Presentation on theme: "Pushing the Envelope The Seattle Central Library."— Presentation transcript:
Pushing the Envelope The Seattle Central Library
Background In 1890, The Seattle Public Library was introduced by the Seattle city government. On January 2, 1901, an early morning fire destroyed the Yesler Mansion, where the library was located. The community pleaded for funds to rebuild the library at a new and permanent location. Andrew Carnegie, whom helped construct libraries across the country, donated $220,000 for the new building. In 1902, the city purchased an undeveloped downtown block for $100,000 to become the new site of the library. In August 1903, the city selected P.J. Weber of Chicago to design the building. Construction began in 1905 and it opened in 1906.
Background In 1956, the city began setting the stage for a new library to replace the “unsightly and inadequate” Central Library Carnegie. The second Central Library opened on March 26, 1960. By the 1990s, planning for library improvements were under way. In November 1998, Seattle voters overwhelmingly approved a $196.4 million “Libraries for All” bond to build a new Central Library. The Dutch architect Rem Koolhaas was chosen to design the latest Seattle Central Library
The Seattle Central Library’s goal was “to redefine/reinvent the library as an institution no longer exclusively devoted to the book - as an information store, where all media, new and old, are presented under a regime of new equalities. In an age when information can be accessed anywhere, it is the simultaneity of all media and the professionalism of their presentation and interaction, that will make the library new.” -Rem Koolhaas, Architect
An International Collaboration Office for Metropolitan Architecture (Netherlands) LMN Architects of Seattle Arup Offices (Los Angeles, London, San Francisco, and New York) Magnusson Klemenic Associates (Seattle)
Quick Facts Opened May 23, 2004 12 Story Structure covering 412,000 square feet Divided into 5 overlapping platforms $165.5 million project Features a Glass-covered atrium One of the largest structures certified by the US Green Building Council’s Leadership Energy and Environmental Design program
The Five Platforms The architects took into consideration the distinct functions and areas of the library and created these five platforms as boxes stacked upon each other: 1.Parking 2.Public Spaces 3.Information 4.Collections 5.Administration and Staff The boxes were repositioned to provide better views and more light. –The administration section: east to face 5 th Ave. & Mt. Rainer, –other main boxes: north to give views of Elliot Bay from the reading rooms. Moving the upper floors created more natural light for the lower floors.
Lateral force resisting system In the early design the engineers attempted to create a column-free design to maximize space. The grid was developed to make this possible. The mullions of the grid would be able to support the force of the structure. During testing the grid showed very good in-plane strength to seismic forces. This column-free design would have been very expensive so the final design called for several large columns between the platforms located behind the grid. The Grid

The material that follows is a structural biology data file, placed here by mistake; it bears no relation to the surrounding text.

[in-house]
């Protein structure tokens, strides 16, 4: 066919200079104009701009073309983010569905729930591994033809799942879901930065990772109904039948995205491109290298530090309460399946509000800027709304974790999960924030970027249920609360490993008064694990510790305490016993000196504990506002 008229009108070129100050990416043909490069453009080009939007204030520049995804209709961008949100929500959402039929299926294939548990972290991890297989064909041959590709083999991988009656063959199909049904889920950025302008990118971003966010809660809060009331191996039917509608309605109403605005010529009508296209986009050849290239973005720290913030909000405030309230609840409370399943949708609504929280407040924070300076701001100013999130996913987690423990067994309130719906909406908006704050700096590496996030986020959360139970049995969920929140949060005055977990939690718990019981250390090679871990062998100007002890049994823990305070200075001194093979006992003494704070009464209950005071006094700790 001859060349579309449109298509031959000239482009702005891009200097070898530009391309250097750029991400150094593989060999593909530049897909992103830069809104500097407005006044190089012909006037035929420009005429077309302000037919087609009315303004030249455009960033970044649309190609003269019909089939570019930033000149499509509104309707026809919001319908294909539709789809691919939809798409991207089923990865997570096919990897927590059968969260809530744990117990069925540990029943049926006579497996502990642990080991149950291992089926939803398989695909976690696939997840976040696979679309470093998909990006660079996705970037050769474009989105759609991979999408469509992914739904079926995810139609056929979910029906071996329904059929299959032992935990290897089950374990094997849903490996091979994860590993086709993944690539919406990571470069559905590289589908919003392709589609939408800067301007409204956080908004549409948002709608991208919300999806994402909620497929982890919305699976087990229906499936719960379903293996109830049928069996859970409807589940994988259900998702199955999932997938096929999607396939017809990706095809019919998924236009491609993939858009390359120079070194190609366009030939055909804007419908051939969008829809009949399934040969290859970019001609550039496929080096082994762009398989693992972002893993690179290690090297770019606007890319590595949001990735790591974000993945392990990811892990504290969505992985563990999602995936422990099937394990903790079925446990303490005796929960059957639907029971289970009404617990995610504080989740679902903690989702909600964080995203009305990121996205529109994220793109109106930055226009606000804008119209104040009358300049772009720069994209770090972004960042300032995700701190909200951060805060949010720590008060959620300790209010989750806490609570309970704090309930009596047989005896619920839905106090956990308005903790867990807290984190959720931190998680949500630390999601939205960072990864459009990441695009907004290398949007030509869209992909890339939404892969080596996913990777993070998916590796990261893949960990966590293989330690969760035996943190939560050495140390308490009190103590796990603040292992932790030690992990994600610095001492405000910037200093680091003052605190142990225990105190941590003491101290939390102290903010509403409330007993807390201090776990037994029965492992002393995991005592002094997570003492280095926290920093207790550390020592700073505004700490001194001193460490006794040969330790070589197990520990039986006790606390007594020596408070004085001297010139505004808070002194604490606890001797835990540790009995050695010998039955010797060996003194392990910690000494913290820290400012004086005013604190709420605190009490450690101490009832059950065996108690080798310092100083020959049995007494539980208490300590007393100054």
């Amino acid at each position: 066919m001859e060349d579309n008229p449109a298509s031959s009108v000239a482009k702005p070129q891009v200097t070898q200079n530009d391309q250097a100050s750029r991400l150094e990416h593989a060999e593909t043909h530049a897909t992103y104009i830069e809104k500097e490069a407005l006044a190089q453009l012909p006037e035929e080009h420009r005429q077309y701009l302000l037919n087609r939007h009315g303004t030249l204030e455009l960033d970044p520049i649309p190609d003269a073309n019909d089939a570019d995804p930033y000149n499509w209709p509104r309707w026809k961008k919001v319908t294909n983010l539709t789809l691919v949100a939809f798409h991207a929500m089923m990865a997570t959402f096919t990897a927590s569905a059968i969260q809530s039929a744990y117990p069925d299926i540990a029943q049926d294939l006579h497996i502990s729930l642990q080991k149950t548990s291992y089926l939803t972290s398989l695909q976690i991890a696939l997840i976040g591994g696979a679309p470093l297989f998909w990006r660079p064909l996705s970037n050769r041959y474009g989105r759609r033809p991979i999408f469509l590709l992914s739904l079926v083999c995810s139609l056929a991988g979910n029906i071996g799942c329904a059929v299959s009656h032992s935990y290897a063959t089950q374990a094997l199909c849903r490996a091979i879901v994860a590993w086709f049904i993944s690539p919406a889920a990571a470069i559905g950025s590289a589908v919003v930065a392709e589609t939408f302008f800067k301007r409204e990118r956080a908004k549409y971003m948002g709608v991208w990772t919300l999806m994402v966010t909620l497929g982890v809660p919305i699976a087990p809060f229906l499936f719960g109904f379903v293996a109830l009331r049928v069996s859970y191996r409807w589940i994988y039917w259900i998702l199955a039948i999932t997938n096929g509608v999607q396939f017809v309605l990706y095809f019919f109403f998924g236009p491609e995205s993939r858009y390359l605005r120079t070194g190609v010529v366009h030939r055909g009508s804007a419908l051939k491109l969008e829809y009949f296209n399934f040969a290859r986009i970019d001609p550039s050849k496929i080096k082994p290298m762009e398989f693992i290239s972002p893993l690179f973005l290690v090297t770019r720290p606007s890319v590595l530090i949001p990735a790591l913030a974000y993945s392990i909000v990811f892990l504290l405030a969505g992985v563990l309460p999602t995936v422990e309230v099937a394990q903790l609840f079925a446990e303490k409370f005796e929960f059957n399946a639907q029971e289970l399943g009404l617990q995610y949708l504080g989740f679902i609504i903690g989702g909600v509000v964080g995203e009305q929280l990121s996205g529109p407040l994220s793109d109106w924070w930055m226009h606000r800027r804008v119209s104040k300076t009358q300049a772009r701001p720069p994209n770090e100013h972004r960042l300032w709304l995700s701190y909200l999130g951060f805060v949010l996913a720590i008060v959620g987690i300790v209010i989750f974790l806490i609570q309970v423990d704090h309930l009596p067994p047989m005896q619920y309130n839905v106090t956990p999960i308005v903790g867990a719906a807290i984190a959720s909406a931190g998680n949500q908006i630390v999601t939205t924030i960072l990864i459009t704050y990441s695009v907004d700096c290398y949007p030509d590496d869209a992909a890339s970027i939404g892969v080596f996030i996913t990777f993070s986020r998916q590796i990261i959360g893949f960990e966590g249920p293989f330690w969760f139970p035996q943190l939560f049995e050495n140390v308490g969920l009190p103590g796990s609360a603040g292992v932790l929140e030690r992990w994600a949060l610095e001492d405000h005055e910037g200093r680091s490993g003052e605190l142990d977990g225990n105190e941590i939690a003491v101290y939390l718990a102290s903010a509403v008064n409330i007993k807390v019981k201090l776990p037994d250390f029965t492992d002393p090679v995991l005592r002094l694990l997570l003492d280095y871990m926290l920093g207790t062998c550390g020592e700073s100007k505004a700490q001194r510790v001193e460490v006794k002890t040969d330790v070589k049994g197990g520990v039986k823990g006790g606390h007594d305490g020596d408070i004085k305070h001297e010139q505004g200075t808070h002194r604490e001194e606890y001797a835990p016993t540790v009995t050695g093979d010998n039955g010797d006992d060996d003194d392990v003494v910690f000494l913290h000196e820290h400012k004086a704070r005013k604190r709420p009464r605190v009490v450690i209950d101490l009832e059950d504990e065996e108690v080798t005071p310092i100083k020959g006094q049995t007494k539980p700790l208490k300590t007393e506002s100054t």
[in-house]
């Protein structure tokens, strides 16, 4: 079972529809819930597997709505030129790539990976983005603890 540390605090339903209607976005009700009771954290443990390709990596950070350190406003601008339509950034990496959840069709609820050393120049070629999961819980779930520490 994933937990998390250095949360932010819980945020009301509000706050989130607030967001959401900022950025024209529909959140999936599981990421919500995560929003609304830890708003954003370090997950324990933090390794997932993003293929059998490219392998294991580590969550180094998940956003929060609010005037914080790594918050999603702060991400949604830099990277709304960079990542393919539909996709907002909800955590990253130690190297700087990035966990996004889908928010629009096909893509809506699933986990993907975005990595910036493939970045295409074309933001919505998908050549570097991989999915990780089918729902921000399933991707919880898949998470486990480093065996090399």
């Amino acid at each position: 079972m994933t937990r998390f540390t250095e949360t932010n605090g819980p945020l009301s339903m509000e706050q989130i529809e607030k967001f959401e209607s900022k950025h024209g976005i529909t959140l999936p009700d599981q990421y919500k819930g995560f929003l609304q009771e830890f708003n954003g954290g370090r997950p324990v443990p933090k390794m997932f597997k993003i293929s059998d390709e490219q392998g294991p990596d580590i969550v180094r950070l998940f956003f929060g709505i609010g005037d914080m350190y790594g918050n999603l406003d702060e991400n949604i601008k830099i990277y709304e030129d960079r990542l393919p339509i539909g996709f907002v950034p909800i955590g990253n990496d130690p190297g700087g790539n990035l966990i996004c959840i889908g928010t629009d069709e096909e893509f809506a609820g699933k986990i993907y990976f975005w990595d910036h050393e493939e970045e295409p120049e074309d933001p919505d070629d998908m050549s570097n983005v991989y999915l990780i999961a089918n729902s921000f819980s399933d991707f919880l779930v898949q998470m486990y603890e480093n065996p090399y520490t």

Protect the platforms from lateral movement by transferring gravity to the perimeter columns or internal trusses. Because the seismic and gravity systems were separated into the grid and megatrusses, it enabled engineers to create a greater number of unobstructed views and maximize the amount of daylight. The Megatrusses
The Footing The building is founded upon spread footing of 30 square feet x 7.5 feet thick. It is able to hold a pressure up to 10,000 pounds per square foot. Under the stairway core there is a mat foundation of 44 feet x 65 feet. It descends the full height of the building. There is a 28 feet wide combined footing that supports two shear walls and a column.
The Use of Glass Engineers tried to find a glass that had a maximum transparency and balanced with occupants comfort levels with outside light. They decided to use a high performance glazing on the sunlit facades to improve energy efficiency. A more transparent glazing was used on shaded facades to create more natural light. The glazing system includes metal mesh in between two planes of glass. 140,000 square feet of transparency glazing and skylights.
Energy Saving Benefits To extract the full benefits of energy savings from the design the building’s light control system was designed with photocells that automatically shut off artificial lighting when the natural light level is adequate. High velocity jet nozzles distribute conditioned air directly onto the buildings glazing to offset the facades heat gains and losses. There are carbon-dioxide monitoring systems that shut off the air ventilation system when occupancy is low to save energy consumption.
Energy Saving Benefits An atrium economizer cycle draws air from throughout the building to the top of the atrium to the outside. Thermal energy will be extracted and recovered through this cycle and used to precondition the atrium. To conserve water the library is installed with low flow plumbing fixtures, a system for collecting storm water, and a landscape architecture program that emphasizes drought- tolerant plants and trees. Rain water is collected from the roof, treated, and used to irrigate the buildings landscape.
Tour For a virtual tour http://seattletimes.nwsource.com/news/local/library/